Microwave photonic filters based on optical fiber cladding-mode couplers


Student thesis: Master's Thesis

View graph of relations


  • Zhu WANG

Related Research Unit(s)


Awarding Institution
Award date4 Oct 2010


Photonic signal processing can overcome the inherent bottleneck caused by the limited sampling speed in conventional electrical signal processors and realize highly adaptive and reconfigurable operation. One of the important applications of photonic signal processing is microwave signal filtering. A microwave photonic filter, which functions as an ordinary microwave filter in a radio-frequency system, is expected to provide microwave frequency selectivity, high stop-band attenuation, and a large free spectral range (FSR). Although various microwave photonic filters have been demonstrated, there are still problems that have not been fully solved. For example, it is difficult to tune the notch depth and the FSR and produce an FSR in the gigahertz range with conventional fiber ring based microwave photonic filters. There is practically no existing microwave photonic filter that can provide stable, low-noise coherence-free operation and, at the same time, an FSR that can be tuned continuously and precisely over a wide range. In this study, we propose two new microwave photonic filters formed with optical fiber cladding-mode couplers, which can overcome many of the problems associated with the conventional filters. An optical fiber cladding-mode coupler consists of two parallel touching bare fibers placed in a low-index groove. It operates on the principle of evanescent-field coupling between the cladding modes of the same order in the two bare fibers. The cladding mode in the input fiber of the coupler is excited with a long-period fiber grating (LPFG), while the cladding mode in the output fiber of the coupler is extracted with a matching LPFG. A cladding-mode coupler offers several distinct features, including a tunable coupling efficiency, wavelength selectivity, and the possibility of translating one of the fibers through the coupling region without affecting the coupling efficiency. The first proposed microwave photonic filter is a fiber ring resonator, where an output port of a cladding-mode coupler is connected to its input port to form a bare fiber loop. The loop length of the resonator is in the range of 10 cm, which offers an FSR in the gigahertz range. On the other hand, the loop length of a conventional fiber ring resonator based on a commercial directional coupler is typically several tens of centimeters or longer, which limits the FSR to several hundred megahertz. In the other extreme, the loop length of a microfiber ring resonator is of the order of 1 mm, which corresponds to an FSR of several tens of gigahertz or higher. Therefore, our proposed fiber ring resonator can fill the FSR gap between a conventional fiber ring resonator and a microfiber ring resonator and also allow the FSR and the notch depth to be tuned easily. Furthermore, the use of LPFGs allows wavelength selection and tuning and is compatible with the wavelength-division-multiplexing (WDM) technology. Using a standard single-mode fiber and a pair of CO2 laser-written LPFGs, we successfully demonstrate a cladding-mode fiber ring filter that has an FSR of ~1.3 GHz and a notch depth of ~17 dB. The second proposed microwave photonic filter is a Mach-Zehnder interferometer, where input signals at two different wavelengths are separated by a cladding-mode coupler together with a pair of matching LPFGs. This filter allows the time delay of a wavelength channel to be tuned by sliding a fiber through the cladding-mode coupler and, therefore, offers continuous and precise FSR tuning over a wide range. On the other hand, the conventional method of tuning the FSR of a filter is based on changing the operation wavelength of the signal passing through a fixed-length dispersive fiber delay line, which requires an expensive wavelength-tunable laser or a spectrum-sliced broadband source and can offer only a limited tuning range. Furthermore, the use of two widely separated wavelengths in our proposed filter guarantees coherence-free operation and therefore low-noise operation. Our experimental Mach-Zehnder filter has a notch depth larger than 30 dB and a precisely tunable FSR up to ~10 GHz (limited by the measurement equipment). The largest FSR that can be achieved with our filter is actually limited by the length-difference resolution (~0.2 mm) of the experimental setup, which is ~1 THz.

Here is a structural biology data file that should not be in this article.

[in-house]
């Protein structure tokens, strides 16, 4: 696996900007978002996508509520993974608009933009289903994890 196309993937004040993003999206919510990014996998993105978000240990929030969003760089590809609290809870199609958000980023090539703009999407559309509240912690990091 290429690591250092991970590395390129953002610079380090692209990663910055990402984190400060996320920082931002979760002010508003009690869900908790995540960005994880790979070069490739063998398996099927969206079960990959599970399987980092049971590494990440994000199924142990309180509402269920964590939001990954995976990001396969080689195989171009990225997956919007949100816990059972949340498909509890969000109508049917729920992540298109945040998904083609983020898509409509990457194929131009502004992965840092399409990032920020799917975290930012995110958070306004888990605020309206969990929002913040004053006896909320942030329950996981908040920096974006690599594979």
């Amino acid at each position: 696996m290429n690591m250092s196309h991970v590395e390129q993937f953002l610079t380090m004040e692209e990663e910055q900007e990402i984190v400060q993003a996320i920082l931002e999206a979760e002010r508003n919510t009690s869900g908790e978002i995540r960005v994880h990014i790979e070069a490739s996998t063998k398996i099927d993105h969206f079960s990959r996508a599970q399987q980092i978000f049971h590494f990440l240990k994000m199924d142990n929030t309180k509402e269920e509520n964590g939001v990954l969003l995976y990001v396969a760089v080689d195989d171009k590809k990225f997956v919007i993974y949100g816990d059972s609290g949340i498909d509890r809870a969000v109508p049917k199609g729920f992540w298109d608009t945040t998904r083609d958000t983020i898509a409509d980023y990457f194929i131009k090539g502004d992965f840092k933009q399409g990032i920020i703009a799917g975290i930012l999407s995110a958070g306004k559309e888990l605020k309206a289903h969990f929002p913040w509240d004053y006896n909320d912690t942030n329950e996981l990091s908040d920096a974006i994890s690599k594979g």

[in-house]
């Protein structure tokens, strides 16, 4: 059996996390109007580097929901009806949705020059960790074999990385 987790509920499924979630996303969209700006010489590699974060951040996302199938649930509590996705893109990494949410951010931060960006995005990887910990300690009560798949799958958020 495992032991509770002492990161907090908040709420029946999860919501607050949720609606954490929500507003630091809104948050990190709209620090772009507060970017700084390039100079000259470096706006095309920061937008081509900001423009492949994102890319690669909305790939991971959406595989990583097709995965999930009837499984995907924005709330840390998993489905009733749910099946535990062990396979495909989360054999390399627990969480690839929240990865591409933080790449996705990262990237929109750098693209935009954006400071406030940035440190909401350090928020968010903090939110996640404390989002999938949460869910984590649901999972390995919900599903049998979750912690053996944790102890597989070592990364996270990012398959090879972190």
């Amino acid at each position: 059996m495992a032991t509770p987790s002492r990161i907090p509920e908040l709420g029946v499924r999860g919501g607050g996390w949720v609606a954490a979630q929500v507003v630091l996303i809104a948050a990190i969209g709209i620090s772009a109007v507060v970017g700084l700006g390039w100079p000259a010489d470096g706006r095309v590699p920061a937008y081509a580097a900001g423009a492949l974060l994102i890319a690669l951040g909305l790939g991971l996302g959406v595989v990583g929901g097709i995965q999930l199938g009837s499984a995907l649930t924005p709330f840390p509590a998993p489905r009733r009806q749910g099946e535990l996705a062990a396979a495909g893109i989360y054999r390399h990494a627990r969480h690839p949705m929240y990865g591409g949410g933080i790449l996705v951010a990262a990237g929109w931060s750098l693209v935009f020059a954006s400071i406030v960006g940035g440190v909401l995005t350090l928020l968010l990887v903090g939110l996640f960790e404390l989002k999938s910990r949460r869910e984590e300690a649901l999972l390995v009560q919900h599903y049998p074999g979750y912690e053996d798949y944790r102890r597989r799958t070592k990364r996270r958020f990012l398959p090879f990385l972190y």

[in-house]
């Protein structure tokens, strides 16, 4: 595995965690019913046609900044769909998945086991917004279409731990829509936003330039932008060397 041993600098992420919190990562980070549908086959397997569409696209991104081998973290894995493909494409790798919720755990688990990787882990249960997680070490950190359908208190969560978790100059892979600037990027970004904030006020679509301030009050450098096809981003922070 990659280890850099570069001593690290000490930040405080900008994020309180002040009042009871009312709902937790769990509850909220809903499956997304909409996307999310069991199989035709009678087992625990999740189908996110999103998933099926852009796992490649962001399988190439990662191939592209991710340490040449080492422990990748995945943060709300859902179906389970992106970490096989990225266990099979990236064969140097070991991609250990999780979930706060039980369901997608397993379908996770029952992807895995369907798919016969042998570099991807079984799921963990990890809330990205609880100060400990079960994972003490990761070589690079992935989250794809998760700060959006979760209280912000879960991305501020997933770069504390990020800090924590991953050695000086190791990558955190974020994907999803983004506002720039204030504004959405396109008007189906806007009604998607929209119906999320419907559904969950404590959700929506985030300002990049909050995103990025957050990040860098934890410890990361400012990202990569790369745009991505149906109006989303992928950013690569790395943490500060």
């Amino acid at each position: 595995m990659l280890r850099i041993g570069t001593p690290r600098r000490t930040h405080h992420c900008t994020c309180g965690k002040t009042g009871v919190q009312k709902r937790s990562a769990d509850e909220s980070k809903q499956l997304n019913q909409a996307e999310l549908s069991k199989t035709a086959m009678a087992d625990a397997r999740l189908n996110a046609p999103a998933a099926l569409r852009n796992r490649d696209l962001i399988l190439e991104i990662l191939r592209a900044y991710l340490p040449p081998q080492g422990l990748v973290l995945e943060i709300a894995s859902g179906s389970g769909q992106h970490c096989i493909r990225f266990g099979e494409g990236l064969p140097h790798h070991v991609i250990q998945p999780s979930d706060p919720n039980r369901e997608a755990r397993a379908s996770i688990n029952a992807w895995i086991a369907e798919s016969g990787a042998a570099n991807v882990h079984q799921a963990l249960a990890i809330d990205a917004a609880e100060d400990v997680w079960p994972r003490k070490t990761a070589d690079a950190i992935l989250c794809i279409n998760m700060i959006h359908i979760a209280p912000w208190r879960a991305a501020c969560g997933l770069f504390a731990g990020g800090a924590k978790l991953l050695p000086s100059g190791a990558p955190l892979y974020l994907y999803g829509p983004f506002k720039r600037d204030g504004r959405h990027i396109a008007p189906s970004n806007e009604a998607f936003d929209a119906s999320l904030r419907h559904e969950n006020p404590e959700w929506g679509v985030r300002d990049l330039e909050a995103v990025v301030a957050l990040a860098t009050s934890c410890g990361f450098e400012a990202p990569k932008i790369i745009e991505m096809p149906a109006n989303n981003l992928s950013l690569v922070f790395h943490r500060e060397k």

Research areas

  • Photonics, Microwave filters